For many of us, life seems to have stood at a standstill since the spring, when COVID-19 swept the U.S.
But life hasn’t stopped at all for Adam Byrnes ’18 – who earned a master’s degree, launched a full-time career and adjusted to living in a new city, all in the midst of a pandemic.
While earning his bachelor’s degree in business administration from the College of Business at UCCS, Adam not only found a passion for data analysis. He also discovered a field that would let him tell the stories that data can show to businesses: human resources.
Now, Adam works as a compensation and benefits analyst for Siemens, the largest industrial manufacturing company in Europe, where he helps the organization to see financial data as “pieces of a puzzle” – and to make key decisions in salary management and pay equity for nearly 400,000 employees worldwide. It’s a job he started in June of 2020, after graduating during a global surge of COVID-19 cases.
“When I was interviewing for a job, it was strange to have everything virtual,” Adam said. “I remember doubting myself as I couldn’t read expressions or gestures as easily because I was interviewing through a Microsoft Teams meeting.”
“However, the same philosophy of normal interviews applied. I was diligent in expressing interest and doing research, asking questions related to COVID-19 and the digital push when interviewing. Companies are facing the real challenges of a digital environment and the uncertainty of when we can return to an office.”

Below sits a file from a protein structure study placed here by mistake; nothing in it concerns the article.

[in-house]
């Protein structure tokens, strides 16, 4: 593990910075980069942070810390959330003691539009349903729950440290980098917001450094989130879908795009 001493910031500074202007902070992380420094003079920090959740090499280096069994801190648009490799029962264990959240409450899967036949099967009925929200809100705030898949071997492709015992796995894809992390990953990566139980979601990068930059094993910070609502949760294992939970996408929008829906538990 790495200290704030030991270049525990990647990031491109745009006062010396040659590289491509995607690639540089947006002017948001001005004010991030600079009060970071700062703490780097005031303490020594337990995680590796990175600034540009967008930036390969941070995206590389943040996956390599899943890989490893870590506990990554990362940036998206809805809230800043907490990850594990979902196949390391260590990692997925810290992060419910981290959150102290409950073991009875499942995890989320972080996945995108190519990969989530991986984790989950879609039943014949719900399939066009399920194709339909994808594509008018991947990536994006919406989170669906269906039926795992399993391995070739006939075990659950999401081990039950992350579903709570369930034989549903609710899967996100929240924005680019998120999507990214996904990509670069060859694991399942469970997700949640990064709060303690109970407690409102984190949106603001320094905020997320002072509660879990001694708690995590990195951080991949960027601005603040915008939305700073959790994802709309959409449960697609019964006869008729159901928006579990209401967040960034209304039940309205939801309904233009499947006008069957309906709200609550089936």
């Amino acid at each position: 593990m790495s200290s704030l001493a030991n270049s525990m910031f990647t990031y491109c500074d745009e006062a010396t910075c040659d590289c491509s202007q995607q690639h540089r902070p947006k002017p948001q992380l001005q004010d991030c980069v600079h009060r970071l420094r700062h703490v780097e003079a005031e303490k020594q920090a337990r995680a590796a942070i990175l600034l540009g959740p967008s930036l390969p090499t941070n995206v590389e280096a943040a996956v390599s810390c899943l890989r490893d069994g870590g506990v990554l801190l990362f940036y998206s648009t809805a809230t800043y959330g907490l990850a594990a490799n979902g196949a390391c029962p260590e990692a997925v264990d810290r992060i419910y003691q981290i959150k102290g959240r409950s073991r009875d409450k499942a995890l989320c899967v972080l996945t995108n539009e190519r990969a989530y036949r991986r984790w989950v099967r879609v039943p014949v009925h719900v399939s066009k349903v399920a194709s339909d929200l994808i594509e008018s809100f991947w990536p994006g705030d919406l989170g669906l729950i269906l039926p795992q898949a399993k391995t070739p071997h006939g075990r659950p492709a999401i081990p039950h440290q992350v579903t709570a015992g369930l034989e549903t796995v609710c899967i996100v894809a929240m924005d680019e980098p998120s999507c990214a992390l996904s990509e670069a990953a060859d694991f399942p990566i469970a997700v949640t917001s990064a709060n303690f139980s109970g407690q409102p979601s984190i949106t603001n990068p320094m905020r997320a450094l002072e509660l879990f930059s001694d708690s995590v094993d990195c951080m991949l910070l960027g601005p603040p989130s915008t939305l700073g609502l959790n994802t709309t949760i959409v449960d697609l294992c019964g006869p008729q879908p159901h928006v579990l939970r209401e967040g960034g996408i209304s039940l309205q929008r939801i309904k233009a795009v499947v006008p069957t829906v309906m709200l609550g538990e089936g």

We caught up with Adam to hear what it was like to navigate graduation and a new job during a pandemic, how to ask for feedback early in your career, his best advice for UCCS students and where he hopes to go in the future.
Q&A: Adam Byrnes ‘18
I am a compensation analyst for a company called Siemens, a global industrial manufacturing company with over 385,000 employees. I support the Americas region in Compensation and Benefits, covering initiatives focusing on data analysis in salary management, variable pay and pay equity.
While at UCCS, I pursued my Bachelor of Science in Business Administration, did different HR internships and exposed myself to different parts of HR. I pursued my Masters of Science in Human Resources after graduating and worked in Organizational Development in HR. However, I always wanted to work in a data-oriented field of Human Resources.
I eventually transitioned to Compensation and Benefits at the beginning of 2020, supporting a private healthcare company in Chicago as a compensation consultant and working with the director of Performance Development LCC directly. After my partnership ended, I began my new job at Siemens in June 2020 working as a compensation analyst. My internships and network I developed in college helped me understand where I wanted to go in my career in HR and how to get there. I realized my passion for data analysis and identified where in HR I can work in this realm: compensation and benefits, where I am today.